Our History

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FOOTPRINTS IN AFRICA

Nine decades overland with TRANS AFRICA SAFARIS 1918 – 20015- Our History

The early years 1918 – 1936
Trans Africa Safaris, a private company registered in South Africa since 1918, can trace its origins to the battle of Delville Wood in France during World War 1.

Delville Wood is a memorable, though sad event in South Africa’s history.  Vernon Hepworth Sargeant and Charles Probit, two of the small band of  140 young men who survived this gruesome five day battle near Longueval in July 1916, (2 815 soldiers paid the supreme sacrifice), founded Delville Garage and began a car-hire business in Cape Town in 1918.

Their first employees were also Delville Wood survivors.  Initially the bulk of their business came from British aristocracy and landed gentry – who were still referred to as the carriage trade and required chauffeur driven limousines with glass partitions between the driver and passengers.

It was not long, however, before the demand was expanded by many passenger vessels, 1920’s cars and ships, calling at Cape Town, then the main point of entry into southern Africa.

The tour trade increased rapidly and car-a-bangs (chariots with benches) were introduced.

1929 saw the newly completed Chapman’s Peak Pass incorporated into the Cape Point tour.  A journey along this gravelled ledge, cut into the side of the mountain, was a hair-raising experience.  In many places the road was just wide enough for a vehicle, with a sheer cliff up one side and an unprotected and equally sheer drop to the sea, hundreds of metres below, on the other.  The vehicles, with nothing but mechanical brakes on the rear wheels to stop or slow them made the excursion still more unnerving, it was only possible to negotiate the road in the south-bound, Hout Bay to Noordhoek direction. 

Pioneering “Deepest, darkest Africa” 1937 – 1938

This was an important period as it saw Robert Murray, the pioneer of inclusive overland tours on the African continent; acquire the company on 01 January 1937, changing the name to African Car Hire – Trans Africa Safaris.  Roads were in a poor condition making travel slow, for this reason people did not venture far in those days.  Gradually the number of visitors travelling along the Garden Route increased and a few tours around South Africa were arranged. During the 30’s, the company pioneered the first overland tours on the African continent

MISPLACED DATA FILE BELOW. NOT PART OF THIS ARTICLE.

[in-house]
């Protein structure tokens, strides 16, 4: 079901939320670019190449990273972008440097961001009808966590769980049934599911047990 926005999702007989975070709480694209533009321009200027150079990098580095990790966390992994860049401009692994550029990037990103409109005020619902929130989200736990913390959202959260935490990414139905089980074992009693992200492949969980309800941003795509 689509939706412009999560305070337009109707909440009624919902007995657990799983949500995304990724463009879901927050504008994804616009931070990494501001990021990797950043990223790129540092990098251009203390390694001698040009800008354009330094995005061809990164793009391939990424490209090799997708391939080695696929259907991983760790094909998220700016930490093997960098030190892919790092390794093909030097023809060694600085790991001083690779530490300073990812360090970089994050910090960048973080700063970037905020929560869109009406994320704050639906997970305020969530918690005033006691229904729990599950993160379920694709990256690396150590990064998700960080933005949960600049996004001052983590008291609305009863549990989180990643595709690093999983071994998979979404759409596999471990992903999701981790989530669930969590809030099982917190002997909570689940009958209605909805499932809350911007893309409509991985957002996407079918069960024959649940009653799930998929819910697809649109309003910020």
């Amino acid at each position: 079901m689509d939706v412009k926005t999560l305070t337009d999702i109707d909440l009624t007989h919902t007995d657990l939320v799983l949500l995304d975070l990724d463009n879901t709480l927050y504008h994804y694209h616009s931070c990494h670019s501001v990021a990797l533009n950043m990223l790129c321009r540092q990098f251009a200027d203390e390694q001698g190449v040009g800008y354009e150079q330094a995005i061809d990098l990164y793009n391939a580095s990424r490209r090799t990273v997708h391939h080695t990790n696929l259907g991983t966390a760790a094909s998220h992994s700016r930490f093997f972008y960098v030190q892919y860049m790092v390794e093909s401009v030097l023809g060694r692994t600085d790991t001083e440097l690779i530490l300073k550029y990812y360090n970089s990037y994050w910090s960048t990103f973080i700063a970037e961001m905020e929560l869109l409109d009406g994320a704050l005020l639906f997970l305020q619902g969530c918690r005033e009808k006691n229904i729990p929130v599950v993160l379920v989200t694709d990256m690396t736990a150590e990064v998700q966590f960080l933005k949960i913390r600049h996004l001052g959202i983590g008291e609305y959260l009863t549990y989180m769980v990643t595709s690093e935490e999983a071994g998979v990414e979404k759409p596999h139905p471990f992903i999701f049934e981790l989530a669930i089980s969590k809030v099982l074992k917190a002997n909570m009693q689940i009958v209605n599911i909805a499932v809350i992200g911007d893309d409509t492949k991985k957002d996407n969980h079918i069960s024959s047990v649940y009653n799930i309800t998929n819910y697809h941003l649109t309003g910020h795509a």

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He loved lifting his hat to the many people who knew him as he was driving slowly along the Sea Point beachfront; he would reminisce for hours in the company’s office.  He recalled with nostalgia, his days doing the Circuit Court and camping out in the old Transvaal with a young Rider Haggard as his clerk.  His favourite camping place was Magoebaskloof; it was he who first took John Buchan (later Lord Tweedsmuir) to the area.  With its breathtaking scenery and romantic past, Magoebaskloof inspired Buchan to write Preseter John and other books.

World War 2 “The World at War” 1939 – 1945

The world was at war again, with most of the younger men in the armed forces, work was long and hard for those who ran the business.  They hardly saw their families, but the high level of excitement kept them going.

During the war, the entire Greek Royal family sought refuge in South Africa; they were housed at Groote Schuur for a couple of years.  During this time, General Jan Christiaan Smuts’ government provided King George with one of our luxury cars , a Buick limousine, car services were provided to other members of the family at various times.  The whole family was very popular with our chauffeurs, who found each of them to be kind, considerate and appreciative.

With peace in 1945, visitors started traveling to South Africa again, the emphasis had switched to British businessmen who, tired of the continued rationing and restrictions of the socialist government, were seeking new beginnings in Africa to which they could apply and exercise their skills.